Last month, the Staples High School Class of 1961 gathered for its 50th reunion. That class is unique --students began their high school careers the day the new North Avenue campus opened -- but each group thinks it's special. If I responded to every request to write about every reunion, I'd wear out my "Woog's World" welcome very quickly.

What's worth reporting about the Class of '61, though, is its website. More than 100 members took the time to write detailed "autobiographies" about their lives in the five decades since graduation.

As expected there are many doctors, lawyers, artists, musicians, social workers, Wall Streeters, service members and business owners. There are homemakers and home builders, clergymen and clergy women, recovering alcoholics and drug users, divorcees and classmates who married (sometimes after divorces).

Reading the writings of those graduates is fascinating. They show a breathtaking range of life experiences. They demonstrate that there is life after Westport -- and that Staples provided a foundation for those lives.

The stories are unique to the Class of 1961. But they're also universal -- at least, they're the kinds of tales that can be shared by many other Staples classes, before and since.

In 1988 Jack Adinolfi sold his family dry cleaners in Westport and moved to Vermont. He and his wife built a log home on 11 acres, raising milk goats, freezer pigs, chickens and donkeys. He also worked at the Okemo ski area, where he won a trip to a Virgin Island resort. His experience handling hazardous waste at the dry cleaning plant came in handy: He became the resort's hazmat officer. These days, Jack and his wife live full time in a 36-foot trailer, traveling around the U.S. whenever the spirit moves them.

Wendy Berger was working in the emergency room at Columbia Presbyterian when Malcolm X was shot across the street. In the elevator, his bodyguards told her that he had died. "He was already dead," she wrote. Incredibly, she was also the nursing supervisor at Good Samaritan Hospital in Los Angeles the night Bobby Kennedy was shot. Patsy Cummings attended "the university of Greenwich Village," supporting herself as a waitress in cafes where Bob Dylan sang. She started a Moroccan export business, discovered photography, produced a book on Haitian dances and voodoo culture, married an innovative art dealer, moved to Mexico, and for 30 years ran a restaurant/bar there. She recently opened a cooking school there.

The year Ted Dreyfus spent as an exchange student in Brazil was "transformational." It led to a career in Latin America -- including organizing a fisherman's cooperative in the Amazon, running a cattle ranch and forestry project in Argentina, and developing a low carbon economic strategy for the president of Guyana. He also served as an assistant to Mayor John Lindsay. Ted and his wife are currently building a ranch in Uruguay.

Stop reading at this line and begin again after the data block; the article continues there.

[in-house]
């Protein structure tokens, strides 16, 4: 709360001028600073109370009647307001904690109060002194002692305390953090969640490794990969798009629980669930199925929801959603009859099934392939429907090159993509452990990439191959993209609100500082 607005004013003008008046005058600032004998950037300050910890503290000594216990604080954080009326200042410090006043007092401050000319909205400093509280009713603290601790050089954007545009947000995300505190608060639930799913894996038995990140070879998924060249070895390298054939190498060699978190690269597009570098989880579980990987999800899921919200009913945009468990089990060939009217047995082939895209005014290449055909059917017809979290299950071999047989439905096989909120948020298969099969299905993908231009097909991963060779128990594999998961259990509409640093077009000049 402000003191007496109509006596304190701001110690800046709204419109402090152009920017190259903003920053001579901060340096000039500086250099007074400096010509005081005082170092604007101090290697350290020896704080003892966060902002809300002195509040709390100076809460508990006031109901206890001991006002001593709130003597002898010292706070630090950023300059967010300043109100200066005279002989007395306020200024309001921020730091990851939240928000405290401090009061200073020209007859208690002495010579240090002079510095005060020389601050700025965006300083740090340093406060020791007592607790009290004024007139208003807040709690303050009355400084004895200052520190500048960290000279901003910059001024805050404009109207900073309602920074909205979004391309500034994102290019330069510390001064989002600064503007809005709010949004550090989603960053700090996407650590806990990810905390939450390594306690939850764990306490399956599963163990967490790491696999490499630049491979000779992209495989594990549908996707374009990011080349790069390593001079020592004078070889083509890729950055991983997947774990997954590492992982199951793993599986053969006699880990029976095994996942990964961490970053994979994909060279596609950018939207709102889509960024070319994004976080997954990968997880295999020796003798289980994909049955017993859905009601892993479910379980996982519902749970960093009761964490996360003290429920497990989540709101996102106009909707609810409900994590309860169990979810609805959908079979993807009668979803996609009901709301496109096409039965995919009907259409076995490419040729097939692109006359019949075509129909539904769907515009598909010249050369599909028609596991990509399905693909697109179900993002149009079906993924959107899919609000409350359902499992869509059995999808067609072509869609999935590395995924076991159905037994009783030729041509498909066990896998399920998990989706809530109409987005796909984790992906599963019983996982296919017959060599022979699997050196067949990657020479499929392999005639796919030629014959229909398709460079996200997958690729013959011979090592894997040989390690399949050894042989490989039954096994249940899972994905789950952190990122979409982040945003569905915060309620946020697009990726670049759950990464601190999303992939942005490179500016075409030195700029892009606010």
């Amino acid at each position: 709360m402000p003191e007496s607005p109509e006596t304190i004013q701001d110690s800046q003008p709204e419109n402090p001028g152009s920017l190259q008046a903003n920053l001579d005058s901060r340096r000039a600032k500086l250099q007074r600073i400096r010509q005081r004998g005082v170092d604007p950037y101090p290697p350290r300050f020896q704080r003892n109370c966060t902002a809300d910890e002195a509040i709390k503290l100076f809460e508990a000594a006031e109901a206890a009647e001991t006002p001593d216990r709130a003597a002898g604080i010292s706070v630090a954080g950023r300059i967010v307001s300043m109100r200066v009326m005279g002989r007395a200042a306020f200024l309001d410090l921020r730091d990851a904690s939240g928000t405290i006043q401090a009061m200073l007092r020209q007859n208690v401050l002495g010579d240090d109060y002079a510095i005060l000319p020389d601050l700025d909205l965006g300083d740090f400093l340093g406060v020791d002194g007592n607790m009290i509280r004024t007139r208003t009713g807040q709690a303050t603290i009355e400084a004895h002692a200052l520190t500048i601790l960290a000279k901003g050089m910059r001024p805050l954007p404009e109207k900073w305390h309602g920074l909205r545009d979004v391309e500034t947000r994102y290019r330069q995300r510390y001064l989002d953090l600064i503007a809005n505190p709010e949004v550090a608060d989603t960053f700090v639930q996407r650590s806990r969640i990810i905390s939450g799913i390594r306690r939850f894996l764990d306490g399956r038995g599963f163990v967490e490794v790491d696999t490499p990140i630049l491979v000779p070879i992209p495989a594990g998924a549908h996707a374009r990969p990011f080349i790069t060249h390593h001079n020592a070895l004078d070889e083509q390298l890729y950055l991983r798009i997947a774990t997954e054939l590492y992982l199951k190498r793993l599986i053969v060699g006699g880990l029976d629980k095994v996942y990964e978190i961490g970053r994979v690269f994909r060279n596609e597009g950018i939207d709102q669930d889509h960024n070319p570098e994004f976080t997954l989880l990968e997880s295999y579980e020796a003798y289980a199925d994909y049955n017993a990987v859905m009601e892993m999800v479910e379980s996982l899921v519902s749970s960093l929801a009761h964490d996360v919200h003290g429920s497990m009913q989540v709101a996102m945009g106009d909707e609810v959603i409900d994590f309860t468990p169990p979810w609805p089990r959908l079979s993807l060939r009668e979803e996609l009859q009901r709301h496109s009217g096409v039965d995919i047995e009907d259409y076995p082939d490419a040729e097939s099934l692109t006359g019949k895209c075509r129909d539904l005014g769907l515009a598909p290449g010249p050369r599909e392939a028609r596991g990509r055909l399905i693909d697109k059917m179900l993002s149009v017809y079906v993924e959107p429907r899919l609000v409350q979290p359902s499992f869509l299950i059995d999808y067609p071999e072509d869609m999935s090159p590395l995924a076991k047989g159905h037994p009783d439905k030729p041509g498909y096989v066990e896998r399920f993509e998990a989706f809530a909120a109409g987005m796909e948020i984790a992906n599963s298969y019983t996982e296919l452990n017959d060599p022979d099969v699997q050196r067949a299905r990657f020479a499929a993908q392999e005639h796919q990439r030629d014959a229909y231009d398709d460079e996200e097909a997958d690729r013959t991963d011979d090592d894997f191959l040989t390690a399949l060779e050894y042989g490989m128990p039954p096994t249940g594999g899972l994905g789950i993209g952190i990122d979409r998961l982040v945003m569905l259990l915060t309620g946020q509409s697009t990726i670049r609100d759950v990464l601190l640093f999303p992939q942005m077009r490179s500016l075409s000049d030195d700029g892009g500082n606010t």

Debbie Fortson worked in South Carolina during a Freedom Summer. In 1968 she ran a political street theater, and worked at the chaotic Democratic National Convention.

She continued in theater, and wrote a play about teen dating violence that's been seen by half a million high school students.

In 2002 she went to India to talk to about sex trafficking. That led to two plays, raising worldwide awareness of the issue.

Star athlete Bill Gish spent a college summer hitchhiking cross-country. He joined the Ringling Brothers circus, and for nearly three months worked as a roustabout. He joined the Marine Corps reserves, finished college, trained as a stockbroker, then "stumbled into" the flower business through a local newspaper ad. Forty years later -- after selling his company that grew to 30 acres of greenhouses, and over 100 employees -- he lives on his original four acres in Southern California.

Don Law is president of Live Nation New England -- "the world's leading producer and presenter of live entertainment." He also developed Comcast Center, the Massachusetts venue twice named "Top Amphitheater in the U.S." by Billboard Magazine. Don co-founded NEXT, "the world's first fully automated, high-volume reserved-seat ticketing system." He's involved in many non-profit and charitable causes, including Stop Handgun Violence, Kids at Risk and the AIDS Action Committee.

After Staples, Kip Martin's band the Ramblers played with Chuck Berry, Dion and the Belmonts and the Tokens. While producing a TV show for John Zacherley, he booked live acts like James Brown and the Beach Boys. As founding artistic director of the Classic State Company he mounted 100 productions of Shakespeare, Chekhov, Ibsen and Sophocles.

He moved on to be a freelance director/designer and composer for national and state theaters, living in Paris, London, Berlin, Warsaw, Helsinki, Stockholm, Riga, Minsk, Ankara, Istanbul, Belgrade, Seoul and Singapore.

That's not all that members of Staples' Class of 1961 have done. In fact, we're only (and selectively) into the M's. Next week, "Woog's World" explores more accomplishments of this amazing -- but very representative -- group of grads.

Dan Woog is a Westport writer, and his "Woog's World" appears each Friday. He can be reached at dwoog@optonline.net. His personal blog is www.danwoog06880.